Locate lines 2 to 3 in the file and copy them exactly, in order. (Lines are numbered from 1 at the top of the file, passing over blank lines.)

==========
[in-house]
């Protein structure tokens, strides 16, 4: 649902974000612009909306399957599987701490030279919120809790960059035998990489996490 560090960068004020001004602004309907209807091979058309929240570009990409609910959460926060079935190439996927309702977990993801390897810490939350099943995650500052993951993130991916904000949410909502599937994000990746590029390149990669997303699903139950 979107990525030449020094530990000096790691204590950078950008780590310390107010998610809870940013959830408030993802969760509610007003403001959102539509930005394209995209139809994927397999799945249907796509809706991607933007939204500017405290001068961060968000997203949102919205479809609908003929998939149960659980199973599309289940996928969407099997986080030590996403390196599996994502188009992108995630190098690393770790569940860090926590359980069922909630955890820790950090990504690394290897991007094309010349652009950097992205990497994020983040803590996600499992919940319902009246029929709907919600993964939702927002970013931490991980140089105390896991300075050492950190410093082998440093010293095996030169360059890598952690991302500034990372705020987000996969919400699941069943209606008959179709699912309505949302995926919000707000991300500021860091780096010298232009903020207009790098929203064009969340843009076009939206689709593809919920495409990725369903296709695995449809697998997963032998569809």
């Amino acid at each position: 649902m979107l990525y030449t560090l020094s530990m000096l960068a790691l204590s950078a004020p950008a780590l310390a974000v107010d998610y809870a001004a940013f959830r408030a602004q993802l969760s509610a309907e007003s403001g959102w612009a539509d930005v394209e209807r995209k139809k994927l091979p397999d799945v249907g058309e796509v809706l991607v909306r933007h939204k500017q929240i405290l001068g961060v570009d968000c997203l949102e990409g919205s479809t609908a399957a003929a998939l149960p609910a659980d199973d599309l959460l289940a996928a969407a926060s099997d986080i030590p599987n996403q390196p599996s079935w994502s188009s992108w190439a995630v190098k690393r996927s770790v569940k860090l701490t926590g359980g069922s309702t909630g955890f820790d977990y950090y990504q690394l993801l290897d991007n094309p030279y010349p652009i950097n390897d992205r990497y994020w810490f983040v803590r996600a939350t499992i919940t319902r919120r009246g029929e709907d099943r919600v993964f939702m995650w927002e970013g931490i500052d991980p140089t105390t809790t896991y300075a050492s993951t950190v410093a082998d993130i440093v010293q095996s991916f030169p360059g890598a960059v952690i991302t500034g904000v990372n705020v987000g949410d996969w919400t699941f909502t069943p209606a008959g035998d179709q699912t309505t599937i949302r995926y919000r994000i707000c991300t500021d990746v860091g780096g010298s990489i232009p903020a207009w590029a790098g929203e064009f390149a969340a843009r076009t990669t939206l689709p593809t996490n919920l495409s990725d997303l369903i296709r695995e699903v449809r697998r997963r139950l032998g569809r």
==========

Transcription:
């Protein structure tokens, strides 16, 4: 649902974000612009909306399957599987701490030279919120809790960059035998990489996490 560090960068004020001004602004309907209807091979058309929240570009990409609910959460926060079935190439996927309702977990993801390897810490939350099943995650500052993951993130991916904000949410909502599937994000990746590029390149990669997303699903139950 979107990525030449020094530990000096790691204590950078950008780590310390107010998610809870940013959830408030993802969760509610007003403001959102539509930005394209995209139809994927397999799945249907796509809706991607933007939204500017405290001068961060968000997203949102919205479809609908003929998939149960659980199973599309289940996928969407099997986080030590996403390196599996994502188009992108995630190098690393770790569940860090926590359980069922909630955890820790950090990504690394290897991007094309010349652009950097992205990497994020983040803590996600499992919940319902009246029929709907919600993964939702927002970013931490991980140089105390896991300075050492950190410093082998440093010293095996030169360059890598952690991302500034990372705020987000996969919400699941069943209606008959179709699912309505949302995926919000707000991300500021860091780096010298232009903020207009790098929203064009969340843009076009939206689709593809919920495409990725369903296709695995449809697998997963032998569809």
């Amino acid at each position: 649902m979107l990525y030449t560090l020094s530990m000096l960068a790691l204590s950078a004020p950008a780590l310390a974000v107010d998610y809870a001004a940013f959830r408030a602004q993802l969760s509610a309907e007003s403001g959102w612009a539509d930005v394209e209807r995209k139809k994927l091979p397999d799945v249907g058309e796509v809706l991607v909306r933007h939204k500017q929240i405290l001068g961060v570009d968000c997203l949102e990409g919205s479809t609908a399957a003929a998939l149960p609910a659980d199973d599309l959460l289940a996928a969407a926060s099997d986080i030590p599987n996403q390196p599996s079935w994502s188009s992108w190439a995630v190098k690393r996927s770790v569940k860090l701490t926590g359980g069922s309702t909630g955890f820790d977990y950090y990504q690394l993801l290897d991007n094309p030279y010349p652009i950097n390897d992205r990497y994020w810490f983040v803590r996600a939350t499992i919940t319902r919120r009246g029929e709907d099943r919600v993964f939702m995650w927002e970013g931490i500052d991980p140089t105390t809790t896991y300075a050492s993951t950190v410093a082998d993130i440093v010293q095996s991916f030169p360059g890598a960059v952690i991302t500034g904000v990372n705020v987000g949410d996969w919400t699941f909502t069943p209606a008959g035998d179709q699912t309505t599937i949302r995926y919000r994000i707000c991300t500021d990746v860091g780096g010298s990489i232009p903020a207009w590029a790098g929203e064009f390149a969340a843009r076009t990669t939206l689709p593809t996490n919920l495409s990725d997303l369903i296709r695995e699903v449809r697998r997963r139950l032998g569809r």